South Africa is a diverse community of combined cultures and beliefs. The Constitution of the country accepts all religions and beliefs. Customary law is also accepted to be a part of any civil dispute or marriage arrangement. The recognition of customary laws and beliefs has an influence in the workplace for those who do not understand it – intimidation is not only a physical attribute in the form of violence.
In the recent arbitration proceedings before the National Bargaining Council for the Sugar Manufacturing and Refining Industry in the case of NASARIEU obo Mngomezulu v Tongaat Hulett Sugar Limited, it was confirmed that the use of traditional preparations to intimidate a co-worker constitutes misconduct within the workplace. Tongaat Hulett Sugar Limited had dismissed an employee who was accused of using witchcraft to intimidate a co-worker.
The accused was charged with placing the safety, health or life of the co-worker in danger by placing a muti substance on and near her car with the intention to cause her harm “through the practice and belief in witchcraft”. The employee was accused of breaking the trust relationship between himself and the employer.
The co-worker found a black, gummy substance underneath and on the door handle of her vehicle. She proclaimed the substance to be that of a traditional healer and furthermore believed it was harmful traditional preparations. Camera footage (CCTV) provided the employer with the evidence that the accused employee was the only person in contact with the said vehicle.
The accused denied that this was his actions and that he was in the parking area for other reasons. The National Bargaining Council had to decide if the accused placed this substance on the car and if he did, whether this action constitutes actual misconduct.
The National Bargaining Council found that the only plausible conclusion is that the accused employee had placed the substance at the vehicle. The content of the substance is deemed irrelevant – the focus was on how the co-worker perceived this act. A certified sangoma (South African traditional healer) testified that, based on the description of the gummy substance, she believed it was ‘stap-stap’ and it was intended to cause harm to the co-worker. Sangomas, practitioners of traditional African medicine, fulfil different social and political roles in the community including divination, healing physical, emotional and spiritual illnesses, directing birth or death rituals, finding lost cattle, protecting warriors, counteracting witches and narrating the history, cosmology, and myths of their tradition. The National Bargaining Council considered the right to participate in a cultural life of one’s choice contained in the Constitution.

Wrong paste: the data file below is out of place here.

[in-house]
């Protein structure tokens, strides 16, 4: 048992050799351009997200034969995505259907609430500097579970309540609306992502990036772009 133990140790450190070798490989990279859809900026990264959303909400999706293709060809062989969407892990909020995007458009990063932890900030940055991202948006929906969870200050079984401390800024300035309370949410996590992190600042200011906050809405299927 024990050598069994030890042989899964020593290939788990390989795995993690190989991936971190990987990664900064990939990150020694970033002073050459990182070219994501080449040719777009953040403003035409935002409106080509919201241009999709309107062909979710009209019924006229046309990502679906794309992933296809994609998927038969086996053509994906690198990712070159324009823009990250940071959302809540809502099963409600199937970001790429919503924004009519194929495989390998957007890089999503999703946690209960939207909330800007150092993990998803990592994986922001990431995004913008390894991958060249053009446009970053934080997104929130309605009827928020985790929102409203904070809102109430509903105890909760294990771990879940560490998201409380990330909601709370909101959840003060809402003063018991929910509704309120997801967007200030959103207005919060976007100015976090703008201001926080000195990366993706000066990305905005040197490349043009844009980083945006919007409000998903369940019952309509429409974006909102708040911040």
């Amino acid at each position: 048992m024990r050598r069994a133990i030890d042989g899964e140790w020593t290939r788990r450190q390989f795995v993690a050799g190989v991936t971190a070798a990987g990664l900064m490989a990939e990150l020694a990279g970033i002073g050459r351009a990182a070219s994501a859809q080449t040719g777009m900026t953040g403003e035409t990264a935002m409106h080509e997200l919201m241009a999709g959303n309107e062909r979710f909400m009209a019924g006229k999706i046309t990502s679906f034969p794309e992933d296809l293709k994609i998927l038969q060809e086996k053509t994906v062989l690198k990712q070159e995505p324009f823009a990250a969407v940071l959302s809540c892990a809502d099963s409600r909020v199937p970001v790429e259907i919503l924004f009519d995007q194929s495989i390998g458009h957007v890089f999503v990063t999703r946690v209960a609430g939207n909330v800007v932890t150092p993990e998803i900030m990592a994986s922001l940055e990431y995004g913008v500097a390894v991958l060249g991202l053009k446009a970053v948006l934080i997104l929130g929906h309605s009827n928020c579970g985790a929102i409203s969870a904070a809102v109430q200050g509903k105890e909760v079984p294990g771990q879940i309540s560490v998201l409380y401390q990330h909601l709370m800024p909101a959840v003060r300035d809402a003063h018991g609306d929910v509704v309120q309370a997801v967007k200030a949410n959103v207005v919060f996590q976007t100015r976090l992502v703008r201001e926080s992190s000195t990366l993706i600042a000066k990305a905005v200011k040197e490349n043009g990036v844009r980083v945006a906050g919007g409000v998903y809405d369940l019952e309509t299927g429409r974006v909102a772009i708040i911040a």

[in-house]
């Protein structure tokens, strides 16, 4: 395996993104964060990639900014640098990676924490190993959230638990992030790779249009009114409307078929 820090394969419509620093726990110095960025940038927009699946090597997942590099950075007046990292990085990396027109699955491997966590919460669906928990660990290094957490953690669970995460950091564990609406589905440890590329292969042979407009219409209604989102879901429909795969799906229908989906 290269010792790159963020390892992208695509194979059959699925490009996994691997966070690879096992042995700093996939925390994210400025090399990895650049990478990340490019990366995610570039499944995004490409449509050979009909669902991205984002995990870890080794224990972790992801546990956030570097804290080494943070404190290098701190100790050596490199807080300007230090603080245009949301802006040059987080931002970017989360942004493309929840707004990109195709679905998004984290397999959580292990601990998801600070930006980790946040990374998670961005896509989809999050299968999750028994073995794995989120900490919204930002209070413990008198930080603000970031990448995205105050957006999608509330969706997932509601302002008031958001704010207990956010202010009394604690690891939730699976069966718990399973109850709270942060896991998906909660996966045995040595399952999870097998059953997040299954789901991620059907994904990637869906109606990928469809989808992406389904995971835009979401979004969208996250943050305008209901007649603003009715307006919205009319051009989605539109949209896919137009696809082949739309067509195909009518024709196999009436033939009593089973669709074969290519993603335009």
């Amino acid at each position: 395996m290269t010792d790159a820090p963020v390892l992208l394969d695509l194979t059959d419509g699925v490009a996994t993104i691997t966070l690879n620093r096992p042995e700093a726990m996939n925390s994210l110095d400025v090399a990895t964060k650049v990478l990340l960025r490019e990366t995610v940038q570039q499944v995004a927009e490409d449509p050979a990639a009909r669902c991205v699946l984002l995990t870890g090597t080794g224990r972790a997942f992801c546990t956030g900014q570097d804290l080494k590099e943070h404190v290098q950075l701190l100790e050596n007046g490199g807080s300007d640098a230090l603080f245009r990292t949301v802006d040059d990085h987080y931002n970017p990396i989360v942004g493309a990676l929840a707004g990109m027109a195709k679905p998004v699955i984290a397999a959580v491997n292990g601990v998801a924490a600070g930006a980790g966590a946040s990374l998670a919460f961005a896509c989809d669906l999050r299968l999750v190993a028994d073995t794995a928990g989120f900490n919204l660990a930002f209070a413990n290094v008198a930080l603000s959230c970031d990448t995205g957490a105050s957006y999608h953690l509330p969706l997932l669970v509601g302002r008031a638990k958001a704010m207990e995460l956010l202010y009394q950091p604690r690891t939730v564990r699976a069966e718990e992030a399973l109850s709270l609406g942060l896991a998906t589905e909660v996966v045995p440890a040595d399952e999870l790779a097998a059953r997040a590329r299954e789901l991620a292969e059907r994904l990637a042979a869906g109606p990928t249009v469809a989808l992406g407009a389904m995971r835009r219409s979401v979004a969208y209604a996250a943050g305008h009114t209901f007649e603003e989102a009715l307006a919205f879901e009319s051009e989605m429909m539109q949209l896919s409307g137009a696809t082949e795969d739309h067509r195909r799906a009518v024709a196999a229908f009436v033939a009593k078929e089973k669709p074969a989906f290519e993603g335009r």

The National Bargaining Council confirmed that the accused employee’s dismissal was justified. The National Bargaining Council further added that “it is unacceptable in any workplace and will most definitively break down a relationship of trust and cordiality that exists between an employer and an employee and between an employee and his colleagues.”.
It should be made clear that no actual damage was present in this instance, but nonetheless the conduct has led to misconduct with a fair dismissal as result. If an employee truly perceives that he or she is in true danger because of any act of intimidation, this act constitutes misconduct.
ABOUT THE AUTHOR
Darius Zeederberg is a SEESA Labour Legal Advisor. He obtained his BCom Law and LLB Law degrees from the University of Pretoria and completed his practical law school (LEAD) at the same institution. He practiced law as an admitted attorney of South Africa in Pretoria before he joined SEESA. He completed his Compliance Management Certificate at the University of Cape Town in June 2016 and is currently completing his LLM Law degree at the University of Pretoria.